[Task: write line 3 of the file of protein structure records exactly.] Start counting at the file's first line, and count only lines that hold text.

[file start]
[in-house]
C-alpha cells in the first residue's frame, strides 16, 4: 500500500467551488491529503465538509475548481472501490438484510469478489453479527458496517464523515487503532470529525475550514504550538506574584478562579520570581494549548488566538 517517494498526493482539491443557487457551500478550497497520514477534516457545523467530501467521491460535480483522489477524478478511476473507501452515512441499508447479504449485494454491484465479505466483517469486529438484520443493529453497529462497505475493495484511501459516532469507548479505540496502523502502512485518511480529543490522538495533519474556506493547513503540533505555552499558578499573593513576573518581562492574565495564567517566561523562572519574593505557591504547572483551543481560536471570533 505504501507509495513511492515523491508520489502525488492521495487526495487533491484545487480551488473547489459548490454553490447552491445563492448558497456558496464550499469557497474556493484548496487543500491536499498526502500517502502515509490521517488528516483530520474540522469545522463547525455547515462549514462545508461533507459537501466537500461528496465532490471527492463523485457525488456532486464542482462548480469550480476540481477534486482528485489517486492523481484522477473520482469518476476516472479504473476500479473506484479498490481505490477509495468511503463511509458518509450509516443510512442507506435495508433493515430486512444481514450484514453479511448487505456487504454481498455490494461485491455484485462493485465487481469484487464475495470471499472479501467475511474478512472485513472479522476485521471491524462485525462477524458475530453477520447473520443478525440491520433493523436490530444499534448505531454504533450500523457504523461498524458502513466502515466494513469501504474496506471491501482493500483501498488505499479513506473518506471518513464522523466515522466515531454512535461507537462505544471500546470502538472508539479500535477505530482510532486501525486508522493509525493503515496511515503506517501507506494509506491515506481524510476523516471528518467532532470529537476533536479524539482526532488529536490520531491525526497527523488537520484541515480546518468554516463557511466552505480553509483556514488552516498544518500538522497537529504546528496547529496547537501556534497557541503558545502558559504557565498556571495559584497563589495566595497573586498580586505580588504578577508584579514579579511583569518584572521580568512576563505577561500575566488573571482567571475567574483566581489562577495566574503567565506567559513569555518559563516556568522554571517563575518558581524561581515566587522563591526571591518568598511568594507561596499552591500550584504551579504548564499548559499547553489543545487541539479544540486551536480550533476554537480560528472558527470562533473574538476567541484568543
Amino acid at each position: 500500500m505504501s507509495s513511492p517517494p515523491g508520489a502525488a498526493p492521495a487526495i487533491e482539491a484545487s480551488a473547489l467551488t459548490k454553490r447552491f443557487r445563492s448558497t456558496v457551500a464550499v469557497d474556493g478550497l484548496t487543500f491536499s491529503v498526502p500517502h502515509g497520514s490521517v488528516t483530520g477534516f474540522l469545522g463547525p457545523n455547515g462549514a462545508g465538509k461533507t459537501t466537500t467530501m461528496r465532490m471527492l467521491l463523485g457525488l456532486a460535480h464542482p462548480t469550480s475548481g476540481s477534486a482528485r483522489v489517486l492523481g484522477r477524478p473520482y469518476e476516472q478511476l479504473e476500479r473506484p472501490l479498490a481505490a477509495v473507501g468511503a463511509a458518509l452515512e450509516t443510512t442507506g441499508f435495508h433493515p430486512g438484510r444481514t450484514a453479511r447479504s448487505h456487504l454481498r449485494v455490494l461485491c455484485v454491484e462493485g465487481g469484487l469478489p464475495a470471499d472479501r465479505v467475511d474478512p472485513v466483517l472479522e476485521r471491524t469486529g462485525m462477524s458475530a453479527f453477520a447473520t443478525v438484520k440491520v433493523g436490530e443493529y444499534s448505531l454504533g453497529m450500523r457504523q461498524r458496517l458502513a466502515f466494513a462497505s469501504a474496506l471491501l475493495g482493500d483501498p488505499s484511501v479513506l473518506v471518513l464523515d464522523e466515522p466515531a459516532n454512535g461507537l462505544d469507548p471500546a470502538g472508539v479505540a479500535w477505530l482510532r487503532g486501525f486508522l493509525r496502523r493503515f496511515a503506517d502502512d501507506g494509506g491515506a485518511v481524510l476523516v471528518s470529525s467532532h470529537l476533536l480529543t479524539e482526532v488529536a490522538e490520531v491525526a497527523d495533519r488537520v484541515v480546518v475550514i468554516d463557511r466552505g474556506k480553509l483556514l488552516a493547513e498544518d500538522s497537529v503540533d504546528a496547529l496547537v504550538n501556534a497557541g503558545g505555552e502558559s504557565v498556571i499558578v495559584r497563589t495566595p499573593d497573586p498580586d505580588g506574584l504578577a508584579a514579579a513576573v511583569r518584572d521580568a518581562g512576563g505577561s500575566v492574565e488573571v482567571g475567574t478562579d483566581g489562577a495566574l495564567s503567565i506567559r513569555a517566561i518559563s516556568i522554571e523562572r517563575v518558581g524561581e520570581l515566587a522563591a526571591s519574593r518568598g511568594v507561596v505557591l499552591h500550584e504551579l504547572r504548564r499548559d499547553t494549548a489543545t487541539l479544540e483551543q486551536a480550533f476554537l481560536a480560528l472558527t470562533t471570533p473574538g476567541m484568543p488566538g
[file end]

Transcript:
Amino acid at each position: 500500500m505504501s507509495s513511492p517517494p515523491g508520489a502525488a498526493p492521495a487526495i487533491e482539491a484545487s480551488a473547489l467551488t459548490k454553490r447552491f443557487r445563492s448558497t456558496v457551500a464550499v469557497d474556493g478550497l484548496t487543500f491536499s491529503v498526502p500517502h502515509g497520514s490521517v488528516t483530520g477534516f474540522l469545522g463547525p457545523n455547515g462549514a462545508g465538509k461533507t459537501t466537500t467530501m461528496r465532490m471527492l467521491l463523485g457525488l456532486a460535480h464542482p462548480t469550480s475548481g476540481s477534486a482528485r483522489v489517486l492523481g484522477r477524478p473520482y469518476e476516472q478511476l479504473e476500479r473506484p472501490l479498490a481505490a477509495v473507501g468511503a463511509a458518509l452515512e450509516t443510512t442507506g441499508f435495508h433493515p430486512g438484510r444481514t450484514a453479511r447479504s448487505h456487504l454481498r449485494v455490494l461485491c455484485v454491484e462493485g465487481g469484487l469478489p464475495a470471499d472479501r465479505v467475511d474478512p472485513v466483517l472479522e476485521r471491524t469486529g462485525m462477524s458475530a453479527f453477520a447473520t443478525v438484520k440491520v433493523g436490530e443493529y444499534s448505531l454504533g453497529m450500523r457504523q461498524r458496517l458502513a466502515f466494513a462497505s469501504a474496506l471491501l475493495g482493500d483501498p488505499s484511501v479513506l473518506v471518513l464523515d464522523e466515522p466515531a459516532n454512535g461507537l462505544d469507548p471500546a470502538g472508539v479505540a479500535w477505530l482510532r487503532g486501525f486508522l493509525r496502523r493503515f496511515a503506517d502502512d501507506g494509506g491515506a485518511v481524510l476523516v471528518s470529525s467532532h470529537l476533536l480529543t479524539e482526532v488529536a490522538e490520531v491525526a497527523d495533519r488537520v484541515v480546518v475550514i468554516d463557511r466552505g474556506k480553509l483556514l488552516a493547513e498544518d500538522s497537529v503540533d504546528a496547529l496547537v504550538n501556534a497557541g503558545g505555552e502558559s504557565v498556571i499558578v495559584r497563589t495566595p499573593d497573586p498580586d505580588g506574584l504578577a508584579a514579579a513576573v511583569r518584572d521580568a518581562g512576563g505577561s500575566v492574565e488573571v482567571g475567574t478562579d483566581g489562577a495566574l495564567s503567565i506567559r513569555a517566561i518559563s516556568i522554571e523562572r517563575v518558581g524561581e520570581l515566587a522563591a526571591s519574593r518568598g511568594v507561596v505557591l499552591h500550584e504551579l504547572r504548564r499548559d499547553t494549548a489543545t487541539l479544540e483551543q486551536a480550533f476554537l481560536a480560528l472558527t470562533t471570533p473574538g476567541m484568543p488566538g